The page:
Myiasis

Common Name(s)

Myiasis

Myiasis in general is a parasitic infection by fly larvae (maggots) that grow inside human skin and feed on the tissues. For humans, it is most commonly caused by the botfly larvae. It most often occurs to people in close contact with cattle. Individuals can contract myiasis through open wounds and lesions, unbroken skin, nose or ears, and through infected food. Myiasis can be located in a variety of areas from the skin, eyes, ears, stomach, and intestinal tract. If cutaneous myiasis (skin), affected individuals may feel painful, slow-developing ulcers and boil-like sores. For nasal myiases (nose), symptoms include: stuffy nose, severe nasal irritation, swelling, fevers, and possibly even death. For aural myiasis (ears) individuals may experience buzzing noises and crawling sensations and possibly small discharges. Myiasis is rare in North America, and as a result, delayed diagnosis or misdiagnosis is common. Individuals are diagnosed usually through a physical examination for larvae in affected areas and an inquiry about his or her travel history. Ultrasounds are also sometimes used. Treatments include surgical removal of the larvae and certain medication depending on the larva. To prevent myiasis, people should maintain good personal hygiene, wash clothes in hot water and be vigilant in less sanitized areas.

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Advocacy and Support Organizations

 

Condition Specific Organizations

Following organizations serve the condition "Myiasis" for support, advocacy or research.

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General Support Organizations

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Scientific Literature

Articles from the PubMed Database

Research articles describe the outcome of a single study. They are the published results of original research.
The terms "Myiasis" returned 187 free, full-text research articles on human participants. First 3 results:

Myiasis associated with an invasive ductal carcinoma of the left breast: case study.
 

Author(s): Felipe Tavares Rodrigues, Larissa Raquel Klemig, Marcos Roberto Pereira Cardozo, Paulo Cesar Alves, Valéria Magalhães Aguiar, Claudia Soares Lessa

Journal:

 

Most breast cancers originate in the ductal epithelium and are referred to as invasive ductal carcinoma. In this study we report on the clinical procedures adopted to diagnose myiasis in association with infiltrating metastatic breast carcinoma in a female patient. A 41 years old ...

Last Updated: 7 Jun 2017

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[Cutaneous myiasis due to Cochliomyia hominivorax associated with seborrheic dermatitis].
 

Author(s): Perla Calderón H, Camilo Rojas E, Werner Apt B, Douglas Castillo O

Journal: Rev Med Chil. 2017 Feb;145(2):250-254.

 

Myiasis is an infestation of tissues and organs of humans and animals by Diptera larvae (flies, horseflies, mosquitoes). They are located at different body sites, and classified clinically as cutaneous, visceral and cavitary. We report a 26-year-old woman with a history of seborrheic ...

Last Updated: 28 Apr 2017

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Furuncular Myiasis Affecting the Lower Lip of a Young Patient.
 

Author(s): Felipe Paiva Fonseca, José Ribamar Sabino-Bezerra, Pablo Agustin Vargas, Oslei Paes de Almeida, Marcio Ajudarte Lopes, Alan Roger Santos-Silva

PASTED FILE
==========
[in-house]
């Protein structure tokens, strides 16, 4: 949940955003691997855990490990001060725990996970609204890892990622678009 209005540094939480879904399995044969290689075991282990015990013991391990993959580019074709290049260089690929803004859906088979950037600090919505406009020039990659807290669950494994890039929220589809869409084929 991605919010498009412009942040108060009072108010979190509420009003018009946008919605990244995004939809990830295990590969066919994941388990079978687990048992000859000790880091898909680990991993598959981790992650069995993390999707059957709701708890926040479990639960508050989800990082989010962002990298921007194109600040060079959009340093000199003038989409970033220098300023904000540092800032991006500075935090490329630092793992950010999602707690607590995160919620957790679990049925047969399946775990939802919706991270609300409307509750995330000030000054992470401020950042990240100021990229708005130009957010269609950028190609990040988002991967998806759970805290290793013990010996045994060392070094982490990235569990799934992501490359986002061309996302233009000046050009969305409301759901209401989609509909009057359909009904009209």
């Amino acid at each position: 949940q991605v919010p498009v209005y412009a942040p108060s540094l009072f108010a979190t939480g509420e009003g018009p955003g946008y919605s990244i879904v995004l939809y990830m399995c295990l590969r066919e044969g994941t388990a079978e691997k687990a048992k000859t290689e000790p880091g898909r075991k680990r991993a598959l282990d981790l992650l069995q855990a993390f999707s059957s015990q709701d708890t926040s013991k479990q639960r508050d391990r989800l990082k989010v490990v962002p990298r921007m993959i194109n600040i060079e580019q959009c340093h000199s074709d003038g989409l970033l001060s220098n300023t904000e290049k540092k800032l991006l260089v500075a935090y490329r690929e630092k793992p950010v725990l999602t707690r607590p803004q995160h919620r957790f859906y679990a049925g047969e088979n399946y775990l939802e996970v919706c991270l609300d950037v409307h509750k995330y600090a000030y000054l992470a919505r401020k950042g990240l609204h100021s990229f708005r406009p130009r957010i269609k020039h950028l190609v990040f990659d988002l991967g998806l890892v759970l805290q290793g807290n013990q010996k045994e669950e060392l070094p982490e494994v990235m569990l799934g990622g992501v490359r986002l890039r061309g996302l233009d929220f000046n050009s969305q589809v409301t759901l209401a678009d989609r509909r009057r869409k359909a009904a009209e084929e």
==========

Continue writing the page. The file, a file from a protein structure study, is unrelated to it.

Journal: Braz Dent J. ;27(5):625-628.

 

Furuncular myiasis is a parasitic infection caused by the larvae of Dipteran insects after penetrating healthy skin, causing an erythematous nodule with a central pore. Additionally, the patient may feel a sensation of movement and intermittent pain. Furuncular myiasis affecting the ...

Last Updated: 16 Dec 2016

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Reviews from the PubMed Database

Review articles summarize what is currently known about a disease. They discuss research previously published by others.
The terms "Myiasis" returned 11 free, full-text review articles on human participants. First 3 results:

Review of Cases and a Patient Report of Myiasis with Tracheostomy, Peru.
 

Author(s): Virgilio E Failoc-Rojas, Heber Silva-Díaz

Journal: Emerging Infect. Dis.. 2016 Mar;22(3):563-5.

 

Last Updated: 19 Feb 2016

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[Nosocomial myiasis in Latin America and the Caribbean: an overlooked reality?].
 

Author(s): Rocío Sánchez-Sánchez, Ólger Calderón-Arguedas, Nury Mora-Brenes, Adriana Troyo

Journal: Rev. Panam. Salud Publica. 2014 Sep;36(3):201-5.

 

Nosocomial myiasis is an infestation by fly larvae that occurs while a patient is hospitalized. To analyze the available information on nosocomial myiasis in Latin America and the Caribbean, a search was done for cases published in the last 52 years. Nine clinical cases were found ...

Last Updated: 24 Nov 2014

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Human oestriasis acquired in Florence and review on human myiasis in Italy.
 

Author(s): Lorenzo Zammarchi, Andrea Giorni, Simona Gabrielli, Marianne Strohmeyer, Gabriella Cancrini, Alessandro Bartoloni

Journal: Parasitol. Res.. 2014 Jun;113(6):2379-85.

 

Myiases-causing flies are widely observed in tropical countries, whereas in Italy, a temperate country, their epidemiology and clinical presentation are poorly known. We report three cases of human conjunctival myiasis recently observed at our hospital, and the results of a review ...

Last Updated: 23 May 2014

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Symptoms, Diagnosis, and Treatment

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Clinical Trial Information This information is provided by ClinicalTrials.gov

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